Wednesday, April 30, 2008

Maybe not summer yet? A dish for all seasons

Having gotten some guff about jumping the gun on summer with yesterday's menu I though I'd do a dish today that can be served at any time of the year.

I come up with this one for a dinner party for 14 people. Linda just can't seem to not invite people so we end up with these numbers. We had three courses;

Entrée: Braised Endive with a walnut & blue cheese topping

Plat: Roasted chicken parts with a mushroom & tarragon sauce

Cheese: Of course, but I can't remember which ones except I know I bought a superb raw milk Camembert.

Dessert: Carrot Cake. A favorite.

I'll concentrate on the recipe for the chicken dish even though the endive was a big hit as well.


Chicken pieces. Number depending upon how many you're feeding. I like to use the leg/ thigh piece, one per person.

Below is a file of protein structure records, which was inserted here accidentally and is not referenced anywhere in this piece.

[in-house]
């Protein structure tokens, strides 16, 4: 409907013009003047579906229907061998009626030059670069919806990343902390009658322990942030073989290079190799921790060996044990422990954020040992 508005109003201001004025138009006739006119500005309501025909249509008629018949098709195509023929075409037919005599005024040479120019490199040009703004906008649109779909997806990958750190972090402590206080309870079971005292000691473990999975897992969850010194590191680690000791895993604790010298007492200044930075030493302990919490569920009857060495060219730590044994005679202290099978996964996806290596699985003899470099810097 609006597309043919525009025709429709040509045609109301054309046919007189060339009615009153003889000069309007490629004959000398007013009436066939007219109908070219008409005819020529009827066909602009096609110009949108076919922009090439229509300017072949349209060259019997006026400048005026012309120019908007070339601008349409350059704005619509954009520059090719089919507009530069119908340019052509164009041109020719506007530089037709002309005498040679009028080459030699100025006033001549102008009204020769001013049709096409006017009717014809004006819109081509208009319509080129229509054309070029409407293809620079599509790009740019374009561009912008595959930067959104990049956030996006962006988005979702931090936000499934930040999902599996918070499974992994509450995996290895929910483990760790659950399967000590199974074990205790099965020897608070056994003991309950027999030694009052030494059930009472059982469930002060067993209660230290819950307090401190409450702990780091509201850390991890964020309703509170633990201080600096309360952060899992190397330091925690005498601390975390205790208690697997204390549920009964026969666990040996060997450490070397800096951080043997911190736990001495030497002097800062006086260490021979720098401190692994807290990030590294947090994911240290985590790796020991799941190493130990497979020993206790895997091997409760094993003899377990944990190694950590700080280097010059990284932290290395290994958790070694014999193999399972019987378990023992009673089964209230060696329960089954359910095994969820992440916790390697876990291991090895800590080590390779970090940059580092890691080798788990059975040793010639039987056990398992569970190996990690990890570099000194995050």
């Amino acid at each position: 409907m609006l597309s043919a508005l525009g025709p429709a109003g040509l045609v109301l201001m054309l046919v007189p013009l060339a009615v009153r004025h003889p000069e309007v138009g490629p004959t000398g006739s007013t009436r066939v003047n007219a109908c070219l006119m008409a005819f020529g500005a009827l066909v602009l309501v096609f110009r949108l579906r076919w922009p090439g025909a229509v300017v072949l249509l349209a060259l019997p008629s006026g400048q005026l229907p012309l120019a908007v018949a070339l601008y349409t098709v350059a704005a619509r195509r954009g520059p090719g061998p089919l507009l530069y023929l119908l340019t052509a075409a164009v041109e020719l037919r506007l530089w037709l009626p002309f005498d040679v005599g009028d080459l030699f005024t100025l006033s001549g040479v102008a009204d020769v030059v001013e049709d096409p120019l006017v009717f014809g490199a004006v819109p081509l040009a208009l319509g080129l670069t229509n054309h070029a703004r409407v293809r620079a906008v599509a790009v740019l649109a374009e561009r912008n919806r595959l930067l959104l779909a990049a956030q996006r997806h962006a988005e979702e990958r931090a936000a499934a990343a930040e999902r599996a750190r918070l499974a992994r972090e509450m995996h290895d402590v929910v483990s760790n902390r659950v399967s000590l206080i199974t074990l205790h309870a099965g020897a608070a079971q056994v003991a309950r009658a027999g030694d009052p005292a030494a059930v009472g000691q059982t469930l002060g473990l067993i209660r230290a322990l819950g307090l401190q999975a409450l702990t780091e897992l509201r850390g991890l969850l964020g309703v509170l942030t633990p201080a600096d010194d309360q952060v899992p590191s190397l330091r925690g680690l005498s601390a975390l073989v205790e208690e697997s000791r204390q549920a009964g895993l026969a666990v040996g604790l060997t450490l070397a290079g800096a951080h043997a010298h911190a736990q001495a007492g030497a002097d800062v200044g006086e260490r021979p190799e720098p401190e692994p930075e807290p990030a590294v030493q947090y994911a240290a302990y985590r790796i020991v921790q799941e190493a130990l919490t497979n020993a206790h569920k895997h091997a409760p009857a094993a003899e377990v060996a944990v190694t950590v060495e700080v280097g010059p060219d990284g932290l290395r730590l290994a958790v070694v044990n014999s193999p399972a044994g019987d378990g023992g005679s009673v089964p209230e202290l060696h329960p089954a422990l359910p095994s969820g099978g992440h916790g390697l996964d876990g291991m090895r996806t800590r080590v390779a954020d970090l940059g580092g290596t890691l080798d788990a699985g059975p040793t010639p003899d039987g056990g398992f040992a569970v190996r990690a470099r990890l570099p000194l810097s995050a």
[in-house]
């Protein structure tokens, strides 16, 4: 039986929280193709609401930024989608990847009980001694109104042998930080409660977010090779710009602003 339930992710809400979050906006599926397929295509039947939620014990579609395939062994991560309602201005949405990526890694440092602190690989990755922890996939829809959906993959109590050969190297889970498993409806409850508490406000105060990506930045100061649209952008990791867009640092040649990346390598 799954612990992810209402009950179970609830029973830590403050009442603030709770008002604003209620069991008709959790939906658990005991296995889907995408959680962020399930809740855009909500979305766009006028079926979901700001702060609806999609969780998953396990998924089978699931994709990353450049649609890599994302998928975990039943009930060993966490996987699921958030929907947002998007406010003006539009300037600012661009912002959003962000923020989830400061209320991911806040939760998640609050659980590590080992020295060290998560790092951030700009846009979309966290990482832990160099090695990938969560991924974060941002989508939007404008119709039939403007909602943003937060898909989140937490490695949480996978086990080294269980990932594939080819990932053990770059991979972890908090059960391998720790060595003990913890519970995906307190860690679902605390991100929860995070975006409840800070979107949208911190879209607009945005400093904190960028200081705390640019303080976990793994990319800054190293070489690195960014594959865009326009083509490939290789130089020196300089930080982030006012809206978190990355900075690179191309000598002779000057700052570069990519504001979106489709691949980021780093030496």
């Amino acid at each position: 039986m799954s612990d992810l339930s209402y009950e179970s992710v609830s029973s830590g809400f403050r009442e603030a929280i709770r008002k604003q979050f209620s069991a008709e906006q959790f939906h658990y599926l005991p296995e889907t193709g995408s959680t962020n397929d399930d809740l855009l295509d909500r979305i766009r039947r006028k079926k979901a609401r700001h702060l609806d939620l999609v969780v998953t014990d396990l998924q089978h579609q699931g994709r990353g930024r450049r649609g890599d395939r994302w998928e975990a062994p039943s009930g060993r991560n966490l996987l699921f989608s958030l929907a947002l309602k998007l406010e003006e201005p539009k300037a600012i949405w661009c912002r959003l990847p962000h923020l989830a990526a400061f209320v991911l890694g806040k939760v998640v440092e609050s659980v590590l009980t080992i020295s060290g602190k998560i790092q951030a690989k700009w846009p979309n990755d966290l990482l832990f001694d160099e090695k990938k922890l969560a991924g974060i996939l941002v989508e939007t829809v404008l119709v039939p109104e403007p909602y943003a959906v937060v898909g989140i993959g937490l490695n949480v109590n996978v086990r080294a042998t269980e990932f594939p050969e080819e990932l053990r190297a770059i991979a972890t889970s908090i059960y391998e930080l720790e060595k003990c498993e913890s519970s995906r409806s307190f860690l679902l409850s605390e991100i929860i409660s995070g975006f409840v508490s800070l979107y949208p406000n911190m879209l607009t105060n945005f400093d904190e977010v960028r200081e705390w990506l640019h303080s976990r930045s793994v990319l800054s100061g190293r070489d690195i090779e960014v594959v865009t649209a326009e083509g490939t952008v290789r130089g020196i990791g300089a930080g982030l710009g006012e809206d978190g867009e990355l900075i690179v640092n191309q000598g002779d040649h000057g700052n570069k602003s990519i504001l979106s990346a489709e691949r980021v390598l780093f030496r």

Mushrooms. I use a mix of dried reconstituted wild mushrooms plus lots of standard white cultivated mushrooms.
A brunch of fresh tarragon.
Full cream
Herbs de Province.


  1. Brown the chicken pieces in a bit of oil & butter on the stove top. Salt & pepper to taste.
  2. Place them, skin side up, in a roasting pan and season with salt, pepper and the HdeP.
  3. Bake in a 350 degree oven for about 30-40 minutes. Make sure the skin is crisp by using the grill if needed.
  4. Meanwhile chop the mushrooms into medium sized chunks.
  5. Remove the chicken pieces from the pan & pour off most of the chicken fat.
  6. Fry the mushrooms in the roasting pan tossing frequently until they just soften & scraping the pan to release the chicken juices.
  7. Add the cream. Enough to make a good thick sauce. Reduce as necessary to thicken.
  8. Add a good handful of the chopped fresh tarragon and mix it in. Remove from heat.
  9. Pour sauce over the chicken pieces and serve immediately.
I served this with Garlic mashed potatoes, sauteed carrots & Broad beans., but use whatever vegetables you like and are in season.

A good oaky chardonnay goes well with this.

Our guests seemed to like the dish & there were lots of questions about the 'mystery' ingredient. No mystery, just the fresh tarragon blending very well with the mushrooms.